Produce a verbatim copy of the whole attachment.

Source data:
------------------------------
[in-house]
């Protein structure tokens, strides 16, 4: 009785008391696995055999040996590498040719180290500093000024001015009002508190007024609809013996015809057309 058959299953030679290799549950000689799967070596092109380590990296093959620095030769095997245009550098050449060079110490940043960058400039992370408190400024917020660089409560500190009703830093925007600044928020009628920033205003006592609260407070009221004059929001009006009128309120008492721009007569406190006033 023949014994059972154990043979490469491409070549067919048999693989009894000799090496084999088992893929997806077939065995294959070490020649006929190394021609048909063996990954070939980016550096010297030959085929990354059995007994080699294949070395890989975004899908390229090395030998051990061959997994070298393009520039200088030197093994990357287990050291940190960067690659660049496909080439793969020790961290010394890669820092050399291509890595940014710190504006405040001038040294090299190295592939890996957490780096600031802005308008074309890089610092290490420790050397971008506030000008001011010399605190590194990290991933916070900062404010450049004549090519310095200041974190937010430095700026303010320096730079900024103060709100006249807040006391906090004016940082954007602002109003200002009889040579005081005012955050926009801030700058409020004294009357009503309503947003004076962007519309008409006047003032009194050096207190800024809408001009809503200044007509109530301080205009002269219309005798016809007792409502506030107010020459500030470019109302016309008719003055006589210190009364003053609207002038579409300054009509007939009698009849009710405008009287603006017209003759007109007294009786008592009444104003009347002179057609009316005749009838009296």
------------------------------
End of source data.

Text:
[in-house]
């Protein structure tokens, strides 16, 4: 009785008391696995055999040996590498040719180290500093000024001015009002508190007024609809013996015809057309 058959299953030679290799549950000689799967070596092109380590990296093959620095030769095997245009550098050449060079110490940043960058400039992370408190400024917020660089409560500190009703830093925007600044928020009628920033205003006592609260407070009221004059929001009006009128309120008492721009007569406190006033 023949014994059972154990043979490469491409070549067919048999693989009894000799090496084999088992893929997806077939065995294959070490020649006929190394021609048909063996990954070939980016550096010297030959085929990354059995007994080699294949070395890989975004899908390229090395030998051990061959997994070298393009520039200088030197093994990357287990050291940190960067690659660049496909080439793969020790961290010394890669820092050399291509890595940014710190504006405040001038040294090299190295592939890996957490780096600031802005308008074309890089610092290490420790050397971008506030000008001011010399605190590194990290991933916070900062404010450049004549090519310095200041974190937010430095700026303010320096730079900024103060709100006249807040006391906090004016940082954007602002109003200002009889040579005081005012955050926009801030700058409020004294009357009503309503947003004076962007519309008409006047003032009194050096207190800024809408001009809503200044007509109530301080205009002269219309005798016809007792409502506030107010020459500030470019109302016309008719003055006589210190009364003053609207002038579409300054009509007939009698009849009710405008009287603006017209003759007109007294009786008592009444104003009347002179057609009316005749009838009296």